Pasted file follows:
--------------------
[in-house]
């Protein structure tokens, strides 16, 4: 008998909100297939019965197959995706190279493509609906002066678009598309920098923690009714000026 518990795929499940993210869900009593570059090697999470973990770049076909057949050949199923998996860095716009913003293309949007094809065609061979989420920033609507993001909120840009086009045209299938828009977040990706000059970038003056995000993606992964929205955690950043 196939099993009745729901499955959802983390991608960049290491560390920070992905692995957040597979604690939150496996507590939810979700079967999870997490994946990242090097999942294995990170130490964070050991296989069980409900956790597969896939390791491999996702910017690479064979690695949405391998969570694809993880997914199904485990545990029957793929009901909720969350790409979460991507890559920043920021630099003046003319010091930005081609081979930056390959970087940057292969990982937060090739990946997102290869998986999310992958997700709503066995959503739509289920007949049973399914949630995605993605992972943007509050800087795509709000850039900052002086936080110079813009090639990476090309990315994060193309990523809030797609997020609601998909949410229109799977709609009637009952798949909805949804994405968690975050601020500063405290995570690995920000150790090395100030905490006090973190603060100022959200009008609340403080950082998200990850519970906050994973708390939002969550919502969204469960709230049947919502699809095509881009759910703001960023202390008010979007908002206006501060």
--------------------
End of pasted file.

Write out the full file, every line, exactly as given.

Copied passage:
[in-house]
């Protein structure tokens, strides 16, 4: 008998909100297939019965197959995706190279493509609906002066678009598309920098923690009714000026 518990795929499940993210869900009593570059090697999470973990770049076909057949050949199923998996860095716009913003293309949007094809065609061979989420920033609507993001909120840009086009045209299938828009977040990706000059970038003056995000993606992964929205955690950043 196939099993009745729901499955959802983390991608960049290491560390920070992905692995957040597979604690939150496996507590939810979700079967999870997490994946990242090097999942294995990170130490964070050991296989069980409900956790597969896939390791491999996702910017690479064979690695949405391998969570694809993880997914199904485990545990029957793929009901909720969350790409979460991507890559920043920021630099003046003319010091930005081609081979930056390959970087940057292969990982937060090739990946997102290869998986999310992958997700709503066995959503739509289920007949049973399914949630995605993605992972943007509050800087795509709000850039900052002086936080110079813009090639990476090309990315994060193309990523809030797609997020609601998909949410229109799977709609009637009952798949909805949804994405968690975050601020500063405290995570690995920000150790090395100030905490006090973190603060100022959200009008609340403080950082998200990850519970906050994973708390939002969550919502969204469960709230049947919502699809095509881009759910703001960023202390008010979007908002206006501060």